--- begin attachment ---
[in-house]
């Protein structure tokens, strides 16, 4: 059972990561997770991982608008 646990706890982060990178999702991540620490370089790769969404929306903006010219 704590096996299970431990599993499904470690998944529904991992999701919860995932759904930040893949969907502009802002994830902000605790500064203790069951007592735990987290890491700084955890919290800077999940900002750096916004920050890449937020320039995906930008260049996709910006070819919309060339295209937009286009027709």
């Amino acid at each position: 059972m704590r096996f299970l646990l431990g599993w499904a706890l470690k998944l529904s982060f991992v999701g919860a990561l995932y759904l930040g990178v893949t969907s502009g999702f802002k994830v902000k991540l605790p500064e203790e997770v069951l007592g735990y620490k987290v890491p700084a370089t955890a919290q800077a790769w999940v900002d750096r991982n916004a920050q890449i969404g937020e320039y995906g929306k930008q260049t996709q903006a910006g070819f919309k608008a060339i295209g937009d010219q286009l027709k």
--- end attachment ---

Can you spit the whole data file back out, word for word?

[in-house]
């Protein structure tokens, strides 16, 4: 059972990561997770991982608008 646990706890982060990178999702991540620490370089790769969404929306903006010219 704590096996299970431990599993499904470690998944529904991992999701919860995932759904930040893949969907502009802002994830902000605790500064203790069951007592735990987290890491700084955890919290800077999940900002750096916004920050890449937020320039995906930008260049996709910006070819919309060339295209937009286009027709």
């Amino acid at each position: 059972m704590r096996f299970l646990l431990g599993w499904a706890l470690k998944l529904s982060f991992v999701g919860a990561l995932y759904l930040g990178v893949t969907s502009g999702f802002k994830v902000k991540l605790p500064e203790e997770v069951l007592g735990y620490k987290v890491p700084a370089t955890a919290q800077a790769w999940v900002d750096r991982n916004a920050q890449i969404g937020e320039y995906g929306k930008q260049t996709q903006a910006g070819f919309k608008a060339i295209g937009d010219q286009l027709k």